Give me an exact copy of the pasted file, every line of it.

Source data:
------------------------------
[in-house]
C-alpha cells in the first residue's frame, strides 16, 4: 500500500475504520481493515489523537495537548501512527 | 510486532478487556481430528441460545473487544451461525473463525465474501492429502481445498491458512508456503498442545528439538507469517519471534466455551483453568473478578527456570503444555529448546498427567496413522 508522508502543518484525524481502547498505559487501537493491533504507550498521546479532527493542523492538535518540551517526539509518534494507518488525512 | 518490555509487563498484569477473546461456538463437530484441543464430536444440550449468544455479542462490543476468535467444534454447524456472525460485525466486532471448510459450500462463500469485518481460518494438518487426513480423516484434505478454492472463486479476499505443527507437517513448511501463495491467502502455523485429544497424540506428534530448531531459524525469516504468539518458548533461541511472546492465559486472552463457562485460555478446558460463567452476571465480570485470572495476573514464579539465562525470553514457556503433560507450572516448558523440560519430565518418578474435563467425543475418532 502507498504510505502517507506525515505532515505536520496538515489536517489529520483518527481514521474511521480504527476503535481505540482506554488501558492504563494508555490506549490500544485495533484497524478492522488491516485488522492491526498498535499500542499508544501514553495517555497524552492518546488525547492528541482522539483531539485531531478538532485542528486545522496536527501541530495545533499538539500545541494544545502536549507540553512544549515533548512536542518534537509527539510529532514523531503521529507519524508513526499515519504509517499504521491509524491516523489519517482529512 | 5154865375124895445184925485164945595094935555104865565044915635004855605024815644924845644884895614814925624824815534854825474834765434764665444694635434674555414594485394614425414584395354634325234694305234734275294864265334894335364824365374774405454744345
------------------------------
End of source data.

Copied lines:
[in-house]
C-alpha cells in the first residue's frame, strides 16, 4: 500500500475504520481493515489523537495537548501512527 | 510486532478487556481430528441460545473487544451461525473463525465474501492429502481445498491458512508456503498442545528439538507469517519471534466455551483453568473478578527456570503444555529448546498427567496413522 508522508502543518484525524481502547498505559487501537493491533504507550498521546479532527493542523492538535518540551517526539509518534494507518488525512 | 518490555509487563498484569477473546461456538463437530484441543464430536444440550449468544455479542462490543476468535467444534454447524456472525460485525466486532471448510459450500462463500469485518481460518494438518487426513480423516484434505478454492472463486479476499505443527507437517513448511501463495491467502502455523485429544497424540506428534530448531531459524525469516504468539518458548533461541511472546492465559486472552463457562485460555478446558460463567452476571465480570485470572495476573514464579539465562525470553514457556503433560507450572516448558523440560519430565518418578474435563467425543475418532 502507498504510505502517507506525515505532515505536520496538515489536517489529520483518527481514521474511521480504527476503535481505540482506554488501558492504563494508555490506549490500544485495533484497524478492522488491516485488522492491526498498535499500542499508544501514553495517555497524552492518546488525547492528541482522539483531539485531531478538532485542528486545522496536527501541530495545533499538539500545541494544545502536549507540553512544549515533548512536542518534537509527539510529532514523531503521529507519524508513526499515519504509517499504521491509524491516523489519517482529512 | 5154865375124895445184925485164945595094935555104865565044915635004855605024815644924845644884895614814925624824815534854825474834765434764665444694635434674555414594485394614425414584395354634325234694305234734275294864265334894335364824365374774405454744345